Chef John Mims has been barred from working at Mims Food & Drink in Wayne - and many other Main Line restaurants, for that matter - until July 2011.

An injunction by a judge in Montgomery County, signed Tuesday and received yesterday, supports a noncompetition agreement that Mims signed in late 2006 with his then-partner, lawyer Howard Taylor, when they were preparing to move Carmine's Creole Cafe to Bryn Mawr.

Mims agreed not to work for a "competing business" within 10 miles of Carmine's, according to Taylor's suit, filed this month.

In April, the Louisiana-born Mims, 47, and the Main Line-bred Taylor, 49, opened Les Bons Temps, an updated Creole restaurant and lounge, at 12th and Sansom Streets. They had a falling-out in July.

Shortly after he left Carmine's and Les Bons Temps, Mims started cooking at the Freehouse, a pub on Wayne Avenue specializing in fare such as Welsh rarebit and cottage pie.

Taylor calculated the distance between Carmine's and the Freehouse at 4.1 miles. Taylor said he notified Mims that he was in violation of the agreement but received no response.

In early January, the Freehouse was renamed Mims. Taylor's lawsuit was filed shortly afterward. He alleged that Mims was siphoning business from Carmine's, though their menus are different.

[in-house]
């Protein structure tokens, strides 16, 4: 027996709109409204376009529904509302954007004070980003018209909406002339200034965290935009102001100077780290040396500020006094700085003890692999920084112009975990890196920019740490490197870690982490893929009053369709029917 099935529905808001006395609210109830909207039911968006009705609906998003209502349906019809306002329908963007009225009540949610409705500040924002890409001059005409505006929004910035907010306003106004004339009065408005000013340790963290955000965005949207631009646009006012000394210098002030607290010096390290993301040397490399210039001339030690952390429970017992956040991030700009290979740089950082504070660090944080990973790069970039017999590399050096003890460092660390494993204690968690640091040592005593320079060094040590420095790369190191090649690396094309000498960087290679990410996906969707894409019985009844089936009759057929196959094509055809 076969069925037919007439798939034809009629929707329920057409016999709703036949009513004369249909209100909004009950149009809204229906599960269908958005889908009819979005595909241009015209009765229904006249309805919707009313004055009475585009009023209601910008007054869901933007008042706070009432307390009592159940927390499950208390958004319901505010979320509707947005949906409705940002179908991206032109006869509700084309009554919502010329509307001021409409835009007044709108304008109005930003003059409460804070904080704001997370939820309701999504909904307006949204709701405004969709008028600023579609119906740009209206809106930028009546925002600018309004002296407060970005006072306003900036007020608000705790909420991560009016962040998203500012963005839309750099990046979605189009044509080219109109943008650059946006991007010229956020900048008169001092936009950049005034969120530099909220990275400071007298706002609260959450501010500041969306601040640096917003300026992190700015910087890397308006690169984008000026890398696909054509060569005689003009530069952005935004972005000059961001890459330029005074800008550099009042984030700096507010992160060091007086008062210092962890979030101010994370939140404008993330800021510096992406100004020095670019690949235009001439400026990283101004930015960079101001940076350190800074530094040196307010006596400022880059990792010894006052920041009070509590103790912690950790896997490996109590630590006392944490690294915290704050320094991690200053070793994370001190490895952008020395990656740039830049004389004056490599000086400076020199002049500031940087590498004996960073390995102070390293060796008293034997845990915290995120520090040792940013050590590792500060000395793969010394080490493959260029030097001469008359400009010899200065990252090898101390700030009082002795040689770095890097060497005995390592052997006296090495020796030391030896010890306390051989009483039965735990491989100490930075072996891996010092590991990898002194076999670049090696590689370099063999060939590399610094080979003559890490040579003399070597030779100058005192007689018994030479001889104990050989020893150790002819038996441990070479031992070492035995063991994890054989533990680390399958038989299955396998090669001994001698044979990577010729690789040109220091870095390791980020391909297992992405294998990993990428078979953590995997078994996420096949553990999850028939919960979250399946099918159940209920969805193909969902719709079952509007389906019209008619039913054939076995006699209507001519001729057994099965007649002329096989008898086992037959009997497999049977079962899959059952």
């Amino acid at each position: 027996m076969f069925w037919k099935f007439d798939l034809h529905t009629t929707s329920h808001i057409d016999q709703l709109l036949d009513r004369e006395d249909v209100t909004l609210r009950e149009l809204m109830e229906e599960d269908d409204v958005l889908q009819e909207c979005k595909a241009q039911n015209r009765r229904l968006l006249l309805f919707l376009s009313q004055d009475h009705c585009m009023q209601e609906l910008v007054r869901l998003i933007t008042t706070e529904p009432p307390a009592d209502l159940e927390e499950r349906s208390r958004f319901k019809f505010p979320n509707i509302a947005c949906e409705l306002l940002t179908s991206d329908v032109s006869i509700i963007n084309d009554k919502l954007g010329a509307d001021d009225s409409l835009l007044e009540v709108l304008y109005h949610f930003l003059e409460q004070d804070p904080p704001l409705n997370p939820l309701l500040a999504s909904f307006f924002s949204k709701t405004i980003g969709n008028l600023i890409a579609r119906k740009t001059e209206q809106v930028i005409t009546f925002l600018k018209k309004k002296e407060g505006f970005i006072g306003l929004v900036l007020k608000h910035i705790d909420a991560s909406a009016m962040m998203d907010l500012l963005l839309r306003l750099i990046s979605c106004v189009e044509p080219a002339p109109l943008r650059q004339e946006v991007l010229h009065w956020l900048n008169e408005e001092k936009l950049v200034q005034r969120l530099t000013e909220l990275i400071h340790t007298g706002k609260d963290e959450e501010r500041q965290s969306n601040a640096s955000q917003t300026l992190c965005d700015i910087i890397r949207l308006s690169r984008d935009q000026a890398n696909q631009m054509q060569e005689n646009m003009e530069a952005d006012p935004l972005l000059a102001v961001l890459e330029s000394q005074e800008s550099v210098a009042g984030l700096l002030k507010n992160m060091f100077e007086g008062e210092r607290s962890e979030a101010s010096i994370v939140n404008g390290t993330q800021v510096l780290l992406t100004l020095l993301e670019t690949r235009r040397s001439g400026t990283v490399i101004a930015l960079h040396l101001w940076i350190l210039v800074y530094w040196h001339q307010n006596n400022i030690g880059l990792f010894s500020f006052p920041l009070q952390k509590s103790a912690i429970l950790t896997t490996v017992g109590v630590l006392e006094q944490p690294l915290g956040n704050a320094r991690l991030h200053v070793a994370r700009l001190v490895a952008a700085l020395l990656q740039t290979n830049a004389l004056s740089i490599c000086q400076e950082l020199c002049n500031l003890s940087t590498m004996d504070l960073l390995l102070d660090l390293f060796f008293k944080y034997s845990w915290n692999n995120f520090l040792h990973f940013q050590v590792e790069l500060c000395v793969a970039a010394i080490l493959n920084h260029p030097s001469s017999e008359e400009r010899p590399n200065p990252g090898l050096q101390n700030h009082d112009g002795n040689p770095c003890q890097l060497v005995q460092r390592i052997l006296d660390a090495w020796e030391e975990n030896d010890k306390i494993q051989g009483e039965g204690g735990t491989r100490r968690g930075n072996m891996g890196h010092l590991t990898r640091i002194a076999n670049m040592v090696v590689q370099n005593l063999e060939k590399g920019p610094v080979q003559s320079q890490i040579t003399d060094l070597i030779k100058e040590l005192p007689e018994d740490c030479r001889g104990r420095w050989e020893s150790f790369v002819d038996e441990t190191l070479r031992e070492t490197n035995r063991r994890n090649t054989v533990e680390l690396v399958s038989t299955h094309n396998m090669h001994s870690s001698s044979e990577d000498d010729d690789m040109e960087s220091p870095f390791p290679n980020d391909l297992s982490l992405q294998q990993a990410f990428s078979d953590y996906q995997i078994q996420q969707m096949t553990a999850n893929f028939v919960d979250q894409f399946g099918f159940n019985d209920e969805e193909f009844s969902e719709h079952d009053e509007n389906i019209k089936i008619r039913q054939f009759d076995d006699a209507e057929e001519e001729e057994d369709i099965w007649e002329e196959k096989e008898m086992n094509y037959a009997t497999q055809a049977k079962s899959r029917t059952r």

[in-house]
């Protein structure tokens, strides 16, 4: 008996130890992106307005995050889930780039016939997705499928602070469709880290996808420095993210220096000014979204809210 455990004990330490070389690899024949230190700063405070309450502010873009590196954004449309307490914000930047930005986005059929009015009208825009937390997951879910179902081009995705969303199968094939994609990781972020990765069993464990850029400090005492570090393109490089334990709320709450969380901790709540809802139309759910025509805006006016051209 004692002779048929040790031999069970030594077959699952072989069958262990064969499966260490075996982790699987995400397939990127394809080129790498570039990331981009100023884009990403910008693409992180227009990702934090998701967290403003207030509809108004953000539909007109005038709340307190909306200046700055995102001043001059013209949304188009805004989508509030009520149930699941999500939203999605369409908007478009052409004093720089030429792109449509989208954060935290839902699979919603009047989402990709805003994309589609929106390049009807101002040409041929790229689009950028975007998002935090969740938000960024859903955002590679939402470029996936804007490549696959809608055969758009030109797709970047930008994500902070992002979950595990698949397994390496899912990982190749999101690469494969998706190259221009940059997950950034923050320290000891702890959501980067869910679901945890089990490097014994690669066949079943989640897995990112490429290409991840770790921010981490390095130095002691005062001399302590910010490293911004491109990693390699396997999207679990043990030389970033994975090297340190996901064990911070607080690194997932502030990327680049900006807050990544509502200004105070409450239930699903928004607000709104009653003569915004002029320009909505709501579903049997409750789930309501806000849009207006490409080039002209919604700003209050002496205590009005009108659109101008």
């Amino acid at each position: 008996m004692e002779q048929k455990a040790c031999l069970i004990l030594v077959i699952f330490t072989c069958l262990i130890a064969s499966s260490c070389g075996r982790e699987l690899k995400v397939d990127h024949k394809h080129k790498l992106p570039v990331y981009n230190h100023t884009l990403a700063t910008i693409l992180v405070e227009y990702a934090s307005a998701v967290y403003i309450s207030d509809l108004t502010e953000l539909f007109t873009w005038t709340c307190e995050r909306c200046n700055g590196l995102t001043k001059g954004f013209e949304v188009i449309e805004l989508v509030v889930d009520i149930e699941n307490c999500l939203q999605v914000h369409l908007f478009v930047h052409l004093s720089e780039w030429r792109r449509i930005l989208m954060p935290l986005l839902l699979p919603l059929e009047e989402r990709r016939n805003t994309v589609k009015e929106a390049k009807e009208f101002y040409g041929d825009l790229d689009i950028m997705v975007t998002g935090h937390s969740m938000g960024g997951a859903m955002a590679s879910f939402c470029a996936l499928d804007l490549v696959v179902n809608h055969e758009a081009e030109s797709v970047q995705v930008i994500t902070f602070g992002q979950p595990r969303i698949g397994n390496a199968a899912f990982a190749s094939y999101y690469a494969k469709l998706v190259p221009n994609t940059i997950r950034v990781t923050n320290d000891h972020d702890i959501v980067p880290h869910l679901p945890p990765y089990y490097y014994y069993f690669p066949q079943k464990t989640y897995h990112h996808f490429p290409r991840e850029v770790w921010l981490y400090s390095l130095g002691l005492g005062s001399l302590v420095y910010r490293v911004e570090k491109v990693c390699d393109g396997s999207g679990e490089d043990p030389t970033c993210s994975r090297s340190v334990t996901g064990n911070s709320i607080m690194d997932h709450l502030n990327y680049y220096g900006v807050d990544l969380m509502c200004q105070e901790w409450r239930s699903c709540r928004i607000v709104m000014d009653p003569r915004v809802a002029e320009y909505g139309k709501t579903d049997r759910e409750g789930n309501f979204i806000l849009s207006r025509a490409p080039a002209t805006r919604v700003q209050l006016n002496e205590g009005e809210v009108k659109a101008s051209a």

County Court Judge Harold Thomson's order bars Mims from working within 10 miles of the Bryn Mawr restaurant until July 1, 2011. The Mims restaurant was open last night.

Mims founded Carmine's in Havertown in 1998 and in 2004 moved it to Narberth. In late 2006, Taylor and his wife, Linda - loyal customers - provided $650,000 to move the restaurant to Bryn Mawr, the suit said. It opened there in January 2007.

Mims did not return messages left on his cell phone and through his publicist. Mims' attorney, Albert Oehrle, was in court yesterday and did not return a call seeking comment. Mims' partners were not available for comment.

Contact staff writer Michael Klein at 215-854-5514 or